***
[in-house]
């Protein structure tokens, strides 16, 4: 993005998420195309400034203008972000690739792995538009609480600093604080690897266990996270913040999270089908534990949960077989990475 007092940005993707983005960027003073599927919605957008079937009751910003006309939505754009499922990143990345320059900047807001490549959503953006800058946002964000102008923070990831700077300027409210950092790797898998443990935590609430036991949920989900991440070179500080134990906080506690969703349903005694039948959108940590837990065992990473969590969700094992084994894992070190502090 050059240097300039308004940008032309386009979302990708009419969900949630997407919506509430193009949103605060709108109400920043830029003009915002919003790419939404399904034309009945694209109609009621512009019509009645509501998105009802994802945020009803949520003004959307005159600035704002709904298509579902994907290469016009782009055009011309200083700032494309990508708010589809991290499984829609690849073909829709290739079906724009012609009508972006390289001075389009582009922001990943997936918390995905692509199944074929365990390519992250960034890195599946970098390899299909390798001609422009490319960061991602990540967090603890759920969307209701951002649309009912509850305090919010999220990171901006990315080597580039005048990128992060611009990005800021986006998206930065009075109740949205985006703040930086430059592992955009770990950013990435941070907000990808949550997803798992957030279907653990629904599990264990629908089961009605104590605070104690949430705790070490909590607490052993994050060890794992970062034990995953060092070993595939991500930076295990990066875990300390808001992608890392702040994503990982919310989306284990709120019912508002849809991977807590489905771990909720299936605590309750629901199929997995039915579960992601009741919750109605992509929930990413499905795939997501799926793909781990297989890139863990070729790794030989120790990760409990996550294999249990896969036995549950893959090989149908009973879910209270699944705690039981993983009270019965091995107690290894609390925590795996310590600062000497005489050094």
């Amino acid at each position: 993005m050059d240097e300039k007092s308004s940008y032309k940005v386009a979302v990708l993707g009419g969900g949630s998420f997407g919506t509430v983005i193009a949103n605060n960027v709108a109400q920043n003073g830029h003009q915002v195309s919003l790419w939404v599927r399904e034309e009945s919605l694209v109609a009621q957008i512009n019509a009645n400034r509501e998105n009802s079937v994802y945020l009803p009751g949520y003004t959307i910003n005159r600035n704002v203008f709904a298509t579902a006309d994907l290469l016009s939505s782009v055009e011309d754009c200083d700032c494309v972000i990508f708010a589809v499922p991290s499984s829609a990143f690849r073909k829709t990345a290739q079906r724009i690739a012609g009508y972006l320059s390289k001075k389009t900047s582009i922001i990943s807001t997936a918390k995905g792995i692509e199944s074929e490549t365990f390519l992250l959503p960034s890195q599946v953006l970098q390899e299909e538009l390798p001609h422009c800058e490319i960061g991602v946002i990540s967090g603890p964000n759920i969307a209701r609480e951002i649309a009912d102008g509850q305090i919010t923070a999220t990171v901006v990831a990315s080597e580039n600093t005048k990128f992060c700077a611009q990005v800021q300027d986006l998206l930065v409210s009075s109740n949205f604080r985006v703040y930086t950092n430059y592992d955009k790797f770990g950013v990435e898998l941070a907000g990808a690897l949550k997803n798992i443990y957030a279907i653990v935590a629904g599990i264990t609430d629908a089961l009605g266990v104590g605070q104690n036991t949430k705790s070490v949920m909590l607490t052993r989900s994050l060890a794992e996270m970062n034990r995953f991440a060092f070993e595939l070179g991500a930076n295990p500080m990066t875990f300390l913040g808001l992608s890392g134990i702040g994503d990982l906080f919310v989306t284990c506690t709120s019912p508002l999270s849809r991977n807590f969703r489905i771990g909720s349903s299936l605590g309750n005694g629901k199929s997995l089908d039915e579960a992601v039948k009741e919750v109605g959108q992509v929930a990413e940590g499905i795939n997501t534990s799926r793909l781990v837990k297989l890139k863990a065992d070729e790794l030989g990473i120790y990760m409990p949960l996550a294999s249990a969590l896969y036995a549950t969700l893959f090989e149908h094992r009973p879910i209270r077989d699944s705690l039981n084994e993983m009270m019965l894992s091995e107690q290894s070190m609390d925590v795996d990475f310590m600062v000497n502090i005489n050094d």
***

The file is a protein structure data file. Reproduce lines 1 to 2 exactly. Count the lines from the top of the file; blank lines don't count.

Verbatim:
[in-house]
């Protein structure tokens, strides 16, 4: 993005998420195309400034203008972000690739792995538009609480600093604080690897266990996270913040999270089908534990949960077989990475 007092940005993707983005960027003073599927919605957008079937009751910003006309939505754009499922990143990345320059900047807001490549959503953006800058946002964000102008923070990831700077300027409210950092790797898998443990935590609430036991949920989900991440070179500080134990906080506690969703349903005694039948959108940590837990065992990473969590969700094992084994894992070190502090 050059240097300039308004940008032309386009979302990708009419969900949630997407919506509430193009949103605060709108109400920043830029003009915002919003790419939404399904034309009945694209109609009621512009019509009645509501998105009802994802945020009803949520003004959307005159600035704002709904298509579902994907290469016009782009055009011309200083700032494309990508708010589809991290499984829609690849073909829709290739079906724009012609009508972006390289001075389009582009922001990943997936918390995905692509199944074929365990390519992250960034890195599946970098390899299909390798001609422009490319960061991602990540967090603890759920969307209701951002649309009912509850305090919010999220990171901006990315080597580039005048990128992060611009990005800021986006998206930065009075109740949205985006703040930086430059592992955009770990950013990435941070907000990808949550997803798992957030279907653990629904599990264990629908089961009605104590605070104690949430705790070490909590607490052993994050060890794992970062034990995953060092070993595939991500930076295990990066875990300390808001992608890392702040994503990982919310989306284990709120019912508002849809991977807590489905771990909720299936605590309750629901199929997995039915579960992601009741919750109605992509929930990413499905795939997501799926793909781990297989890139863990070729790794030989120790990760409990996550294999249990896969036995549950893959090989149908009973879910209270699944705690039981993983009270019965091995107690290894609390925590795996310590600062000497005489050094």